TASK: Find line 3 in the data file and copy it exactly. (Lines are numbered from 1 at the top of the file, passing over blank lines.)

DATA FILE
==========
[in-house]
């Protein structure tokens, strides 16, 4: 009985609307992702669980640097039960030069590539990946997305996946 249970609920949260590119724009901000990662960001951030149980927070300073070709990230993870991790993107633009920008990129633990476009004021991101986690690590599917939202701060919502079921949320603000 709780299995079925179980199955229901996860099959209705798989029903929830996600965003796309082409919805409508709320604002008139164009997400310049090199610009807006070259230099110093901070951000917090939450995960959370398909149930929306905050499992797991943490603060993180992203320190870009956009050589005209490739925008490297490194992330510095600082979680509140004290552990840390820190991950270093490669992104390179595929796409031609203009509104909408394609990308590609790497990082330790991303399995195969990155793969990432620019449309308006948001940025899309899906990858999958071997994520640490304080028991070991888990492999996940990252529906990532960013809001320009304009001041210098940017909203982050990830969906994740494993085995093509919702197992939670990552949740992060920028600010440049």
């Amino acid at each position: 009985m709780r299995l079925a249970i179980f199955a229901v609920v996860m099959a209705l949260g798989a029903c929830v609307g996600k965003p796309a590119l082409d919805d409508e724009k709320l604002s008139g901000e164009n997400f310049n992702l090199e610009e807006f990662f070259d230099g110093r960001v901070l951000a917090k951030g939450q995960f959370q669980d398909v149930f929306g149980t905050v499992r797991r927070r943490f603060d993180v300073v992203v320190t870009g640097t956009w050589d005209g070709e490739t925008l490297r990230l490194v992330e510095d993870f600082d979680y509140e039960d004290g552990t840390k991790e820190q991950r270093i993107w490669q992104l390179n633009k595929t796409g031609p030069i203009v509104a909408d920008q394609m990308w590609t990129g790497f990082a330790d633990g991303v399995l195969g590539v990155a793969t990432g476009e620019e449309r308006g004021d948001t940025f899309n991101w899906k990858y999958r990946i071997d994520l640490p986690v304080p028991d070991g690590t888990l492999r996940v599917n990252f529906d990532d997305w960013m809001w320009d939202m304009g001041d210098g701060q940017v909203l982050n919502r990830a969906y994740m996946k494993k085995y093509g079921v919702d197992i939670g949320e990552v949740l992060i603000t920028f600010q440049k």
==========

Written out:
């Amino acid at each position: 009985m709780r299995l079925a249970i179980f199955a229901v609920v996860m099959a209705l949260g798989a029903c929830v609307g996600k965003p796309a590119l082409d919805d409508e724009k709320l604002s008139g901000e164009n997400f310049n992702l090199e610009e807006f990662f070259d230099g110093r960001v901070l951000a917090k951030g939450q995960f959370q669980d398909v149930f929306g149980t905050v499992r797991r927070r943490f603060d993180v300073v992203v320190t870009g640097t956009w050589d005209g070709e490739t925008l490297r990230l490194v992330e510095d993870f600082d979680y509140e039960d004290g552990t840390k991790e820190q991950r270093i993107w490669q992104l390179n633009k595929t796409g031609p030069i203009v509104a909408d920008q394609m990308w590609t990129g790497f990082a330790d633990g991303v399995l195969g590539v990155a793969t990432g476009e620019e449309r308006g004021d948001t940025f899309n991101w899906k990858y999958r990946i071997d994520l640490p986690v304080p028991d070991g690590t888990l492999r996940v599917n990252f529906d990532d997305w960013m809001w320009d939202m304009g001041d210098g701060q940017v909203l982050n919502r990830a969906y994740m996946k494993k085995y093509g079921v919702d197992i939670g949320e990552v949740l992060i603000t920028f600010q440049k």